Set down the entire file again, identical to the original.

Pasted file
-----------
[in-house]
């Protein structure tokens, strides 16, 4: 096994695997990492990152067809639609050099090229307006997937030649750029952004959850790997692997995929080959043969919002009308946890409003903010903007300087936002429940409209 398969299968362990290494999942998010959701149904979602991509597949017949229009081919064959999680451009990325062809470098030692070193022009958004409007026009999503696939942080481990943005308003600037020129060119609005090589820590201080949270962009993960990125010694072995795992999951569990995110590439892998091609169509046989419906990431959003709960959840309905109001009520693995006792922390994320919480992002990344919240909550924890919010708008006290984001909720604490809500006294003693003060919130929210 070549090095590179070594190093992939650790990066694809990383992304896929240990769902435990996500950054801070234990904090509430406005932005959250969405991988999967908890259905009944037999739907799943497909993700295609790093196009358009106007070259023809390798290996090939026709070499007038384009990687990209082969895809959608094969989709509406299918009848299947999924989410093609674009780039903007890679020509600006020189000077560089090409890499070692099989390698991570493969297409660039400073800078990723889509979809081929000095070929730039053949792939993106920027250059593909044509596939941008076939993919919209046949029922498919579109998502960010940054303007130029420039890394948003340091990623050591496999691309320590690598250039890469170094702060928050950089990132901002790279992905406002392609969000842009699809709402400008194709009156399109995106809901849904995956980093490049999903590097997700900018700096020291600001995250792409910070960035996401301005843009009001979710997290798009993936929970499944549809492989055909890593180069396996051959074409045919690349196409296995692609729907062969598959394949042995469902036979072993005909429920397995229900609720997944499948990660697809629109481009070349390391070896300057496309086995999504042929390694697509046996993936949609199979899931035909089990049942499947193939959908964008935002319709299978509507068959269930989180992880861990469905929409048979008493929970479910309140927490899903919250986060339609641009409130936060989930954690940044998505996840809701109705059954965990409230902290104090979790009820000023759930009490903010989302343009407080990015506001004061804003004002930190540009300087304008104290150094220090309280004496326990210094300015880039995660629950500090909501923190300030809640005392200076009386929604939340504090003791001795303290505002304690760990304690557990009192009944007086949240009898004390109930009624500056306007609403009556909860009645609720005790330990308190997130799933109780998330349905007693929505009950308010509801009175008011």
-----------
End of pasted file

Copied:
[in-house]
């Protein structure tokens, strides 16, 4: 096994695997990492990152067809639609050099090229307006997937030649750029952004959850790997692997995929080959043969919002009308946890409003903010903007300087936002429940409209 398969299968362990290494999942998010959701149904979602991509597949017949229009081919064959999680451009990325062809470098030692070193022009958004409007026009999503696939942080481990943005308003600037020129060119609005090589820590201080949270962009993960990125010694072995795992999951569990995110590439892998091609169509046989419906990431959003709960959840309905109001009520693995006792922390994320919480992002990344919240909550924890919010708008006290984001909720604490809500006294003693003060919130929210 070549090095590179070594190093992939650790990066694809990383992304896929240990769902435990996500950054801070234990904090509430406005932005959250969405991988999967908890259905009944037999739907799943497909993700295609790093196009358009106007070259023809390798290996090939026709070499007038384009990687990209082969895809959608094969989709509406299918009848299947999924989410093609674009780039903007890679020509600006020189000077560089090409890499070692099989390698991570493969297409660039400073800078990723889509979809081929000095070929730039053949792939993106920027250059593909044509596939941008076939993919919209046949029922498919579109998502960010940054303007130029420039890394948003340091990623050591496999691309320590690598250039890469170094702060928050950089990132901002790279992905406002392609969000842009699809709402400008194709009156399109995106809901849904995956980093490049999903590097997700900018700096020291600001995250792409910070960035996401301005843009009001979710997290798009993936929970499944549809492989055909890593180069396996051959074409045919690349196409296995692609729907062969598959394949042995469902036979072993005909429920397995229900609720997944499948990660697809629109481009070349390391070896300057496309086995999504042929390694697509046996993936949609199979899931035909089990049942499947193939959908964008935002319709299978509507068959269930989180992880861990469905929409048979008493929970479910309140927490899903919250986060339609641009409130936060989930954690940044998505996840809701109705059954965990409230902290104090979790009820000023759930009490903010989302343009407080990015506001004061804003004002930190540009300087304008104290150094220090309280004496326990210094300015880039995660629950500090909501923190300030809640005392200076009386929604939340504090003791001795303290505002304690760990304690557990009192009944007086949240009898004390109930009624500056306007609403009556909860009645609720005790330990308190997130799933109780998330349905007693929505009950308010509801009175008011």